Impressionism is an artistic movement heralded in 1870s in France. Impressionists always seek to capture a feeling or experience rather than to depict accurate depiction and perfection.
Characteristically impressionist painting include relatively small, thin, yet visible brush strokes, ordinary subject matter, and unusual visual angles. They were always against the rules of academic painting. Among the impressionist painter van Gogh and Renoir come in front. Painters, however, aren’t the only artists whose work is impressionistic. There are several authors who also can be placed in this “school,” including Joseph Conrad, James Joyce, and Henry James.
Edouard Manet’s Le déjeuner sur l’herbe (Luncheon on the Grass) was perhaps the most controversial piece of art in the 19th century as it depicts nudity of the contemporary setting candidly.
Monet’s Impressionism painting, Sunrise initiated the Impressionist movement.
Alfred Sisley’s beautiful pastoral scene displays a gentle color-palette, evocation of tranquility and peace, and emphasis on the overall quality and atmosphere of a landscape.
Impressionism in Music
Impressionism in music refers to an idea or affect through a wash of sound rather than a strict formal structure. Claude Debussy is a prominent impressionist in music.
Impressionism in Literature
In literature, impressionist writers exhibit some special traits:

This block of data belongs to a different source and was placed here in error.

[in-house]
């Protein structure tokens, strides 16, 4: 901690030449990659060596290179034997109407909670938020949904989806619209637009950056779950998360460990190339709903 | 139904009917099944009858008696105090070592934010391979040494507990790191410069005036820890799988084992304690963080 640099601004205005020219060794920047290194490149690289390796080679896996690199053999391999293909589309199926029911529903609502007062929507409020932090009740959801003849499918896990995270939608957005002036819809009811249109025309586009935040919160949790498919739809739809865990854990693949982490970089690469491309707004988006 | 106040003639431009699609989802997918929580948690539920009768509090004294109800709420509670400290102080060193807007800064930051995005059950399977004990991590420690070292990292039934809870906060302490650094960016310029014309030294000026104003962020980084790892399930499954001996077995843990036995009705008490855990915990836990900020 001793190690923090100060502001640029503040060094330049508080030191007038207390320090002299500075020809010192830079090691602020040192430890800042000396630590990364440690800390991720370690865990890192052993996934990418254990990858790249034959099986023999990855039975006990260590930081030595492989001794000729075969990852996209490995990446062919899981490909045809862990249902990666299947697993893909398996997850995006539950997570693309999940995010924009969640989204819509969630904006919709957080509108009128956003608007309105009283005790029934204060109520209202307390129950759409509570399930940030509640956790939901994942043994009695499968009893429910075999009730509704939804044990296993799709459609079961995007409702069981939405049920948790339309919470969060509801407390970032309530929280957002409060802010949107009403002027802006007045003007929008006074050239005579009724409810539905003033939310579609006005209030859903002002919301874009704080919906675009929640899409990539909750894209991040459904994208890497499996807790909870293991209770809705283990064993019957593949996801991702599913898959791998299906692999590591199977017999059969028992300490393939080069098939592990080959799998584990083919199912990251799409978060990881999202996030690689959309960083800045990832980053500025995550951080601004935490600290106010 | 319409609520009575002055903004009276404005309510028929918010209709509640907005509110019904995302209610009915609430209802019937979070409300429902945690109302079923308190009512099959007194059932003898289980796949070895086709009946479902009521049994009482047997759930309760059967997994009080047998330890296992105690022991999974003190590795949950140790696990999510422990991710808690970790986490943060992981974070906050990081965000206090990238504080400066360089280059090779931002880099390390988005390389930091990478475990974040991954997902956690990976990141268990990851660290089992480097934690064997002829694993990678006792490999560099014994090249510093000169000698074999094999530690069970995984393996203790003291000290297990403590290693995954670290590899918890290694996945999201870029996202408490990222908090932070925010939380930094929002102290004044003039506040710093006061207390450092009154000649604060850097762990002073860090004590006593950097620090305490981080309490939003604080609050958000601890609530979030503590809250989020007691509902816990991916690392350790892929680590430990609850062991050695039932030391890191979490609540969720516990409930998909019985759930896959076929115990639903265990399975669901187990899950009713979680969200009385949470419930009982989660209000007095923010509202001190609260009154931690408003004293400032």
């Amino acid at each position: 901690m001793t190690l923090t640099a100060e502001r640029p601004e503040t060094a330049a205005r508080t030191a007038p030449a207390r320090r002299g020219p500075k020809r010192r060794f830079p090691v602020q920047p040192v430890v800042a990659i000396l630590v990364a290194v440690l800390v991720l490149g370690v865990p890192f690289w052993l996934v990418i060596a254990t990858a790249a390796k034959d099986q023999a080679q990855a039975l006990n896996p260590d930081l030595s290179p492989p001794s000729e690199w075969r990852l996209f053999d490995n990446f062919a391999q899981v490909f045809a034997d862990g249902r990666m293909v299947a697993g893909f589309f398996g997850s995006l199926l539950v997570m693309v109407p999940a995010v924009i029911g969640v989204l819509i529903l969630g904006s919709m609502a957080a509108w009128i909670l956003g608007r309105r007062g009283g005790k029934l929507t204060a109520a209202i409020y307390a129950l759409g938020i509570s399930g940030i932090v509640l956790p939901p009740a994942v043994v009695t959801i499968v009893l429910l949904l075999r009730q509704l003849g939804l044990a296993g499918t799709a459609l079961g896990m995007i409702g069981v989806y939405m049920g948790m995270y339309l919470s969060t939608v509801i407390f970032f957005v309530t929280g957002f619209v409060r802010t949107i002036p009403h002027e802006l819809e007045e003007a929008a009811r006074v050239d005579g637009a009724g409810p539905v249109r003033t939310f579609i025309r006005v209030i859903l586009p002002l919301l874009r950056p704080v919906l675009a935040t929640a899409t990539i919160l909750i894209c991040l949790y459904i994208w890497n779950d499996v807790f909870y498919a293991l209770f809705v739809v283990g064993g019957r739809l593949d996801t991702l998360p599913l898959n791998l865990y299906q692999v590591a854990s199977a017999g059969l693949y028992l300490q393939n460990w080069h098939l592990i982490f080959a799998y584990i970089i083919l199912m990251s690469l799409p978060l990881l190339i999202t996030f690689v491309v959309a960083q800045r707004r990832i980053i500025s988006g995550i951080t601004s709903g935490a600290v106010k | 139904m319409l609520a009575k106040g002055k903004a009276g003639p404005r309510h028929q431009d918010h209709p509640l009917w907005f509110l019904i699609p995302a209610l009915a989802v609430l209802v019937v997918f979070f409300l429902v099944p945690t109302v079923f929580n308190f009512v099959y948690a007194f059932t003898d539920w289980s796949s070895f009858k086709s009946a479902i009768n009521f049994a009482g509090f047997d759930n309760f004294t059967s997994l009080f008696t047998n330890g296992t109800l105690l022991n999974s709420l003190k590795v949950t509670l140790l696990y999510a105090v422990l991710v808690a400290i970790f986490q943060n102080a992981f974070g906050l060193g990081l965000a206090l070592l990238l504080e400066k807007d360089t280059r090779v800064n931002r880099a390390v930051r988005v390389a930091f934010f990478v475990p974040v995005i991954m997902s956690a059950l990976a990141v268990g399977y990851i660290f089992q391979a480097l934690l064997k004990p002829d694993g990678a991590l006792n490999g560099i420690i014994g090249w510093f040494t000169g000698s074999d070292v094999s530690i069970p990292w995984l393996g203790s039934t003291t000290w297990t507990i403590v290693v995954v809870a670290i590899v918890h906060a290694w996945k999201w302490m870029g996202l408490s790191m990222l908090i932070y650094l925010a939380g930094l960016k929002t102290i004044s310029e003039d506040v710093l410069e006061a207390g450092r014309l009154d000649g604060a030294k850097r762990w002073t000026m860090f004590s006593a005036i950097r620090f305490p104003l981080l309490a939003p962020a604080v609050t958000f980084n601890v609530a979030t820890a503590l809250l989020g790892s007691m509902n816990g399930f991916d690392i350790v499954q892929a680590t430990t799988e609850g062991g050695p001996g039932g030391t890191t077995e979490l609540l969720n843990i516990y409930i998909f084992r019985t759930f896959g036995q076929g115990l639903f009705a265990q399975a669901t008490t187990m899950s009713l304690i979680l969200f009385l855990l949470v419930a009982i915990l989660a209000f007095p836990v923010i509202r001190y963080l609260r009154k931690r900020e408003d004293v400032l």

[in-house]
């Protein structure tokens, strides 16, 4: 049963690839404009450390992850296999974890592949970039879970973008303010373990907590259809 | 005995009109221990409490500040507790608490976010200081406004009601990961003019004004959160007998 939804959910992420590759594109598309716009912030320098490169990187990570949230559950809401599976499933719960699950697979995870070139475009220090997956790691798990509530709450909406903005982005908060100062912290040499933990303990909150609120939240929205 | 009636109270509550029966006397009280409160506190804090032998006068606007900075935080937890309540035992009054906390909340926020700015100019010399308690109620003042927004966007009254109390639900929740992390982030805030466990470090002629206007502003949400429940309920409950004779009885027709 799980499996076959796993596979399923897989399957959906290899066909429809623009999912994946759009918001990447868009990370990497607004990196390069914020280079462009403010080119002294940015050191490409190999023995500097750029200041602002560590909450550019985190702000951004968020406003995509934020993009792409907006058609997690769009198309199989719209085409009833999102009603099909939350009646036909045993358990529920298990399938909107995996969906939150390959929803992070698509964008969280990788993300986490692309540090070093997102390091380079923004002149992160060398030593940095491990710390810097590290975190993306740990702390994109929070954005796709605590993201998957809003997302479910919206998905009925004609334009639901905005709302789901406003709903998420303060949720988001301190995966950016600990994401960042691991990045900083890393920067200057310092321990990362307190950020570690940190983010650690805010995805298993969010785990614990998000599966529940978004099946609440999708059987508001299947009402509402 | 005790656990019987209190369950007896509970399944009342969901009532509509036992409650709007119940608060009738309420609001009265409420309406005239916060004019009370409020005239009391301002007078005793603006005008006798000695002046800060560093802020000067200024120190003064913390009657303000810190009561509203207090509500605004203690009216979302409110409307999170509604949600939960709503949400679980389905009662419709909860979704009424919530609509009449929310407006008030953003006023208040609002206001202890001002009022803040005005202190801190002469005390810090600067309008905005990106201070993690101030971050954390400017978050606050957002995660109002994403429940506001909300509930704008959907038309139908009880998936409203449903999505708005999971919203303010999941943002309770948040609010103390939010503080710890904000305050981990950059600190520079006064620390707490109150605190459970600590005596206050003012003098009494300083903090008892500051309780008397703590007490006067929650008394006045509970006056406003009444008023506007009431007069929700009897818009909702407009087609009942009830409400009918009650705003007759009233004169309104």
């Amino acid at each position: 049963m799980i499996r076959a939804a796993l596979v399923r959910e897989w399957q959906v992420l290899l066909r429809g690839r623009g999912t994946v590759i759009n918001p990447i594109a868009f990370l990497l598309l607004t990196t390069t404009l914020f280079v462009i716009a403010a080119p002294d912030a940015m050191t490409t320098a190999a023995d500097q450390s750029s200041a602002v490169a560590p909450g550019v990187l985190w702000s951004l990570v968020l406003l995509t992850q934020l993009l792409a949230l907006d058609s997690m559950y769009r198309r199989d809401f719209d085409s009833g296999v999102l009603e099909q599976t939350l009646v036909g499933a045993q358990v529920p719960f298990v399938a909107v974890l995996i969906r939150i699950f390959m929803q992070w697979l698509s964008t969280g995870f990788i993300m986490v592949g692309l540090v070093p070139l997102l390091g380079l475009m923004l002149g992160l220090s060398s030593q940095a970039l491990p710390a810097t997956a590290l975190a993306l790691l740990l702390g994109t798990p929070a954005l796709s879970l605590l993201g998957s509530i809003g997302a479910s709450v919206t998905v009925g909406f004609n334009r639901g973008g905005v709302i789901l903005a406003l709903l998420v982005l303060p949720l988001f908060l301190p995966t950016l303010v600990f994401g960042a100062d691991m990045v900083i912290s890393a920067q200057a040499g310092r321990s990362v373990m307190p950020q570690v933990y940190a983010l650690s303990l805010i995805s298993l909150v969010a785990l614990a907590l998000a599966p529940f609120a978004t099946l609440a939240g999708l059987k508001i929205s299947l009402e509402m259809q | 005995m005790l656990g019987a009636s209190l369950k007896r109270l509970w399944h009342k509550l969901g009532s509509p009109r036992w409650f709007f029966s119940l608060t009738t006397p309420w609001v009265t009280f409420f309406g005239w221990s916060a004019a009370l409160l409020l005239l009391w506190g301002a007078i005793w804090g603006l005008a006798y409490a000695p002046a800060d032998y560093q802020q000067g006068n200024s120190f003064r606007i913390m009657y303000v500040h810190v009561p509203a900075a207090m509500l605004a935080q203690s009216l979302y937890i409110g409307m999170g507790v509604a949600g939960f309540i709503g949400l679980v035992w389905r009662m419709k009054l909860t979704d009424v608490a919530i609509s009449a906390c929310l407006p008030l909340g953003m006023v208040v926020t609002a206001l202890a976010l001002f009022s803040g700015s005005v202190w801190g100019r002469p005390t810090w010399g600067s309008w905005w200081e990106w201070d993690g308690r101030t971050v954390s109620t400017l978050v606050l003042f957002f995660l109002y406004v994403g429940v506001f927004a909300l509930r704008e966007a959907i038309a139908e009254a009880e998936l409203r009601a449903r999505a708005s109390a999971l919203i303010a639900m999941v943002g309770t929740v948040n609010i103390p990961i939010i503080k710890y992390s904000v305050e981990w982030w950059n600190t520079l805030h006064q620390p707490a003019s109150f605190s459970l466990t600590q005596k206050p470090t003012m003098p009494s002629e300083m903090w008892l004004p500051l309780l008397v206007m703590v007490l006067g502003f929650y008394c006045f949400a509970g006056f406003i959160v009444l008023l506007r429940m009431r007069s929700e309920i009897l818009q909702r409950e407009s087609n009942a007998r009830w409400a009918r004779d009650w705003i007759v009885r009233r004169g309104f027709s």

- 1. Narrative style and ambiguous meaning are the hallmarks of impressionistic literature. The narrator gives the readers more scope to think, judge and conclude, rather than depending upon him.
- They often describe the action through the eyes of the character while the events are occurring, rather than providing minute details. All of the details seem unclear.
- They’re concerned with the “emotional landscape” of the setting. They always want to sketch such a natural background when natural phenomena look pale and weird at the time of suffering and agony of the characters.
- They exercise details in such a way that it’s sometimes difficult to see a clear picture of events if one focuses on the details too closely. If readers stand back from the novel he will get the full picture.
- They often avoid chronological telling of events. Instead they give the readers information in a way that forces them to focus on how and why things happen, rather than on the order in which they occur.
Impressionism Literary Example
Joseph Conrad’s The Heart of Darkness is often regarded as one of the prime examples of Impressionistic literature. Throughout the novella, we witness the inner workings of Marlow’s thoughts and emotions as he journeys up the Congo River toward the Inner Station and his encounter with Kurtz. In fact, it is Kurtz who presents the major focus on Marlow’s attention. However, Marlow never comes out and explicitly tells us what he thinks and believes about Kurtz; instead, Conrad leaves us to draw our own conclusions.
Kurtz, too, is much the same. He also shares his thoughts and feelings about his job and his role in the African jungle and the reader is left to “read between the lines” to interpret his exact meaning. No example could better exemplify the element of Impressionism with the novella than Kurtz’s final words: “the horror, the horror.” We do not know exactly what “the horror” is and instead are left to devise our own interpretation.
Post impressionism originated in France in the late 19th century. The major artist of post-impressionism artist include Vincent van Gogh and Paul Cézanne.